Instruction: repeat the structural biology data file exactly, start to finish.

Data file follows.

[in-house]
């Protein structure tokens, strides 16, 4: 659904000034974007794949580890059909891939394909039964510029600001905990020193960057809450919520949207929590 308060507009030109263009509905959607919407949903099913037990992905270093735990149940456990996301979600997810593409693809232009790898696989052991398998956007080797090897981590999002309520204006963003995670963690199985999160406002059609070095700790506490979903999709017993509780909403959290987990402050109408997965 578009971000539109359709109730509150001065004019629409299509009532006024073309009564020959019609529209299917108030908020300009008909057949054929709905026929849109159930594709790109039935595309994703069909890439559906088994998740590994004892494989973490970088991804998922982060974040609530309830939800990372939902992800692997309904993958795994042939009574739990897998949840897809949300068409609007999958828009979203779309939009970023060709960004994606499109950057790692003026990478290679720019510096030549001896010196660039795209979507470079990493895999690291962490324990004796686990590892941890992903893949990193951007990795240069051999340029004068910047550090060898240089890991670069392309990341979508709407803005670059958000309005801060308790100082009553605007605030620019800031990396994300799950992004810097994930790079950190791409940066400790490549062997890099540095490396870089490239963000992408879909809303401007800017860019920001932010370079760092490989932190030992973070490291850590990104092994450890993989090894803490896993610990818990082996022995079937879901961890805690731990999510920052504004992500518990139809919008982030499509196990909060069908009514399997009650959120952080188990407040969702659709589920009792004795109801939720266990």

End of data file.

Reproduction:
[in-house]
């Protein structure tokens, strides 16, 4: 659904000034974007794949580890059909891939394909039964510029600001905990020193960057809450919520949207929590 308060507009030109263009509905959607919407949903099913037990992905270093735990149940456990996301979600997810593409693809232009790898696989052991398998956007080797090897981590999002309520204006963003995670963690199985999160406002059609070095700790506490979903999709017993509780909403959290987990402050109408997965 578009971000539109359709109730509150001065004019629409299509009532006024073309009564020959019609529209299917108030908020300009008909057949054929709905026929849109159930594709790109039935595309994703069909890439559906088994998740590994004892494989973490970088991804998922982060974040609530309830939800990372939902992800692997309904993958795994042939009574739990897998949840897809949300068409609007999958828009979203779309939009970023060709960004994606499109950057790692003026990478290679720019510096030549001896010196660039795209979507470079990493895999690291962490324990004796686990590892941890992903893949990193951007990795240069051999340029004068910047550090060898240089890991670069392309990341979508709407803005670059958000309005801060308790100082009553605007605030620019800031990396994300799950992004810097994930790079950190791409940066400790490549062997890099540095490396870089490239963000992408879909809303401007800017860019920001932010370079760092490989932190030992973070490291850590990104092994450890993989090894803490896993610990818990082996022995079937879901961890805690731990999510920052504004992500518990139809919008982030499509196990909060069908009514399997009650959120952080188990407040969702659709589920009792004795109801939720266990």